- Yes. It’s the most important meal of the day. 60%
- Sometimes, if I’m hungry. 17%
- No. I just drink coffee in the morning. 15%
- I don’t have time for breakfast. 8%
118 total votes.
Cardiovascular disease is the leading cause of death of American women, claiming the lives of more than 400,000 women each year.
Each year, more women than men die of cardiovascular disease. And among women 35 to 44 years old, the rate of death attributed to cardiovascular disease has increased an average of 1.3 percent each year. Comparable rates among men have been falling, according to the American Heart Association.
Did You Know?
Women experiencing a heart attack are more likely than men to have other symptoms unrelated to chest pain. About 40 percent of women do not experience chest pain at all when having a heart attack.
Here are heart attack warning signs:
• Chest discomfort, pain, squeezing, burning or mild to severe pressure that lasts more than a few minutes or comes and goes.
• Upper body discomfort in one or both arms, back, neck, jaw or stomach.
• Shortness of breath (with or without chest discomfort).
• Dizziness, lightheadedness or fainting, nausea and vomiting, cold sweats.
• Feelings of anxiety, fatigue or weakness (unexplained or on exertion).
But many women don't know much about heart disease or their risk.
"I knew nothing about heart disease until I had it," Leslea Steffel-Dennis said.
Steffel-Dennis and two other Clark County women living with heart disease, Bj Babcock and Bonnie Johnson, have teamed up with WomenHeart, a national coalition for women with heart disease, to change that.
Five years ago, Babcock, who also serves as the Pacific Northwest regional director for WomenHeart, formed a WomenHeart support group in Vancouver — the first in the region.
"When we first started, I had months when only one person would show up," Babcock said.
If You Go
• What: WomenHeart of Clark County support group.
• When: 7 to 8:30 p.m. on the third Thursday of each month.
• Where: Legacy Salmon Creek Medical Center, third floor, conference room B, 2211 N.E. 139th St., Vancouver.
• New group: WomenHeart member Bonnie Johnson has started a new monthly support group for residents of north Clark County. The group’s next meeting is 1:30 to 3 p.m. Saturday, Sept. 6 at Three Creeks Community Library, 800-C Tenney Road, Vancouver.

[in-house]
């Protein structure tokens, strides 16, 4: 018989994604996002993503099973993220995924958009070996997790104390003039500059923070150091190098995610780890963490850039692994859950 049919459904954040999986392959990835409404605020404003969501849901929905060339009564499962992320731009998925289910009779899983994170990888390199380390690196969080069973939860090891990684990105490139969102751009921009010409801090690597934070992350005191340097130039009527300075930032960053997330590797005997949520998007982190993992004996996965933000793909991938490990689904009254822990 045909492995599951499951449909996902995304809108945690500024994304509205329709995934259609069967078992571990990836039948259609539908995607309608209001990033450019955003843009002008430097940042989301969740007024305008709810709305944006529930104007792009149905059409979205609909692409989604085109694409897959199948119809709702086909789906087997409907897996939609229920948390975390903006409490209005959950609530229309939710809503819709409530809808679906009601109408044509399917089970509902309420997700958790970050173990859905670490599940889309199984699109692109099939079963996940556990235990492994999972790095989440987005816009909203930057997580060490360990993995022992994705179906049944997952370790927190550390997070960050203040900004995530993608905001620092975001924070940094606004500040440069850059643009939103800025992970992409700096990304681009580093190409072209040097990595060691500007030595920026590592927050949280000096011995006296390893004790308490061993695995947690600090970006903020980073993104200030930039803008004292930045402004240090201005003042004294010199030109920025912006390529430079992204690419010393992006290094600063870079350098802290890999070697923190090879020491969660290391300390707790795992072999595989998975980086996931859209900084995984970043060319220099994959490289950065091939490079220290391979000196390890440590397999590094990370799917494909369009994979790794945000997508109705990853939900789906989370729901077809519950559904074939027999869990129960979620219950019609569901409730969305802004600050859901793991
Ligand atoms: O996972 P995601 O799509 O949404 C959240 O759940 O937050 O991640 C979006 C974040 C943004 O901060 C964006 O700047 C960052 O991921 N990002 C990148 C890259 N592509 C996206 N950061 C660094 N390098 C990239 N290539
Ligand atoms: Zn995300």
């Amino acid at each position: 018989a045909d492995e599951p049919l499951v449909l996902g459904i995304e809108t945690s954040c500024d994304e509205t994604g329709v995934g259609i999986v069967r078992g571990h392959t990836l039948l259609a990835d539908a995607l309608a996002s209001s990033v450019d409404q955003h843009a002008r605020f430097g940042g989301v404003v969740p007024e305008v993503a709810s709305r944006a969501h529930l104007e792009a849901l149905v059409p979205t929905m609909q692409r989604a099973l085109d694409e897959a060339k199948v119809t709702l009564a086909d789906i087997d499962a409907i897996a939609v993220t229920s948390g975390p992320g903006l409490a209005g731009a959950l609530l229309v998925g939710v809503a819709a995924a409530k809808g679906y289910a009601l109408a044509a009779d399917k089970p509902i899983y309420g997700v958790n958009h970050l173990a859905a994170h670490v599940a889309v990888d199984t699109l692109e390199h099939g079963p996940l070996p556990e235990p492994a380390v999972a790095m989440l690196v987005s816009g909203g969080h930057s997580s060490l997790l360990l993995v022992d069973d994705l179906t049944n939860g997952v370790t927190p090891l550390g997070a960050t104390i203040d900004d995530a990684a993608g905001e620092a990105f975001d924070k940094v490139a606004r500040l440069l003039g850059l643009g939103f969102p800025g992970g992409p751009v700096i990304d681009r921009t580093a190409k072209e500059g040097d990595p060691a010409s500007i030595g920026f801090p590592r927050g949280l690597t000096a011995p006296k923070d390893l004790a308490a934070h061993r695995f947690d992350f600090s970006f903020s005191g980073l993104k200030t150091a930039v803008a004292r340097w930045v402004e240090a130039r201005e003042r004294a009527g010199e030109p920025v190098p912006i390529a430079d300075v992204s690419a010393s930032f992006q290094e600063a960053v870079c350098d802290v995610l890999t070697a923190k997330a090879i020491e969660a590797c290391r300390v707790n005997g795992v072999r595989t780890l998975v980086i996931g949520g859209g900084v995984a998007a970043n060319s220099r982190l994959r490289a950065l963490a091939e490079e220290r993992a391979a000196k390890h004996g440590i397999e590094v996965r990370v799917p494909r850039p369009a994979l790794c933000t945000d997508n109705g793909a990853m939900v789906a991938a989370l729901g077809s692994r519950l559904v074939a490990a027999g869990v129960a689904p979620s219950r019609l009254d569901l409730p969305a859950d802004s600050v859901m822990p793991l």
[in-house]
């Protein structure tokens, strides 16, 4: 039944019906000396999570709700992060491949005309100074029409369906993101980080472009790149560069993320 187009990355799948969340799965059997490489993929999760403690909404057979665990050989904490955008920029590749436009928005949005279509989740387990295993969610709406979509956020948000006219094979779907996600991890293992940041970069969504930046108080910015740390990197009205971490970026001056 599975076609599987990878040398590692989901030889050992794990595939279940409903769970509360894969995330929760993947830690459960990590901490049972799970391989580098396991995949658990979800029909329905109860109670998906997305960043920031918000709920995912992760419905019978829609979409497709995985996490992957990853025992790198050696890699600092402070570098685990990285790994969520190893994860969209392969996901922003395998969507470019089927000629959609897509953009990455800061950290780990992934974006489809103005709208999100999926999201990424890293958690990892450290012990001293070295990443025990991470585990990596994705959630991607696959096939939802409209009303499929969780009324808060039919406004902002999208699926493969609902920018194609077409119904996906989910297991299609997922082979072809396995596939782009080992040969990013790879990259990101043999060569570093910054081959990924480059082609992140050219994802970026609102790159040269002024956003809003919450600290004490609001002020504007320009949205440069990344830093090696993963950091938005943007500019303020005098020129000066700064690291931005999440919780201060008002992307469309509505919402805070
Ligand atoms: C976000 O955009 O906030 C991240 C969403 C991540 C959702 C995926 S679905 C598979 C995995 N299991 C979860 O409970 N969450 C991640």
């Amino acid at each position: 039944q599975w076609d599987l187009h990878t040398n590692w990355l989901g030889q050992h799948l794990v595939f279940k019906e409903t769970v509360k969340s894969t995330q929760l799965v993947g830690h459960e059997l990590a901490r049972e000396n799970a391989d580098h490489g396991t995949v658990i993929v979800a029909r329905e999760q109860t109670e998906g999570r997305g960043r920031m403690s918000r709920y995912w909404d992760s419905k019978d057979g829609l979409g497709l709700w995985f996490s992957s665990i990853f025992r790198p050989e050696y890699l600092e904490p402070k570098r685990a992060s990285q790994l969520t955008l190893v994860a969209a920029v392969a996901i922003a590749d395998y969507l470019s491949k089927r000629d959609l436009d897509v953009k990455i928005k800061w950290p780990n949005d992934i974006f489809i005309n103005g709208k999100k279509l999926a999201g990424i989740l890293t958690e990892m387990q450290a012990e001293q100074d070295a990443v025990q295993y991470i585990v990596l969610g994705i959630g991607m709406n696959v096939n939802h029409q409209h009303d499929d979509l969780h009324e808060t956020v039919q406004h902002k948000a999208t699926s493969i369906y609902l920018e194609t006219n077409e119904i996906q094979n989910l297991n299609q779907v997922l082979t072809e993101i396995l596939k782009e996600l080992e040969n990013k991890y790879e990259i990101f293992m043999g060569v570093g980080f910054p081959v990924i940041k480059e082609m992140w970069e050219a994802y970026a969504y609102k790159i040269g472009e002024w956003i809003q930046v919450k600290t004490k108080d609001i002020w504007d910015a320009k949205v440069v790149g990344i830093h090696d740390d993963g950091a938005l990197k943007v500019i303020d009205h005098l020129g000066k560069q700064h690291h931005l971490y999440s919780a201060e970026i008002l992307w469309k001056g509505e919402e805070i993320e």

Now, the monthly meetings draw about 15 people. The group's email newsletter has more than 40 subscribers.
Earlier this year, Johnson — a regular attendee of the support group for years — decided to start another WomenHeart support group in northern Clark County.
"It's such an invisible disease," Johnson said. "Somebody who needs a cane, you can see a problem. We have our surgeries. We take our medications. … You walk into a room and don't know this is a room of women with heart disease."
Living with heart disease
Heart disease refers to a range of conditions that affect the heart, such as coronary artery disease, heart rhythm problems (arrhythmias) and congenital heart defects. Other heart conditions, such as those that affect your heart's muscle, valves or rhythm, also are considered forms of heart disease, according to the Mayo Clinic.
The term "heart disease" is often used interchangeably with the term "cardiovascular disease." Cardiovascular disease generally refers to conditions that involve narrowed or blocked blood vessels, which can lead to a heart attack, chest pain (angina) or stroke, according to Mayo Clinic.
Babcock was born with a congenital heart defect that was diagnosed when she was 2. Babcock lived in denial about the defect for years, trying to convince herself exercise and a healthy lifestyle would prevent her from ever needing surgery.
In 1998, at age 46, Babcock's doctors told her the time for surgery had come.
"I had no one to talk to," she said. "I needed another person to connect to."
A friend of Babcock's who lived in Iowa told her about WomenHeart. Babcock got involved with the organization and, in 2009, launched the WomenHeart of Clark County support group.
"I wanted to be there for other people who didn't have anyone," Babcock said.
The support groups allow women to talk about what they're going through with other women who have been there. A heart disease diagnosis is traumatic, Babcock said. After a while, you've talked to everyone in your life about it and still feel like you want to share more, she said.
The women aim to not only provide once-a-month camaraderie but to support other women living with heart disease. The women go to doctor's appointments with newly diagnosed women. They help women to advocate for themselves. They meet over coffee just to listen.
The WomenHeart coordinators also work to educate women about their risk of heart disease, speaking at clinics, hospitals and churches.
Nearly 43 million women are currently living with some form of cardiovascular disease; 6.6 million are living with coronary heart disease, according to the American Heart Association.
"As far as I'm concerned, every woman is at risk," Babcock said.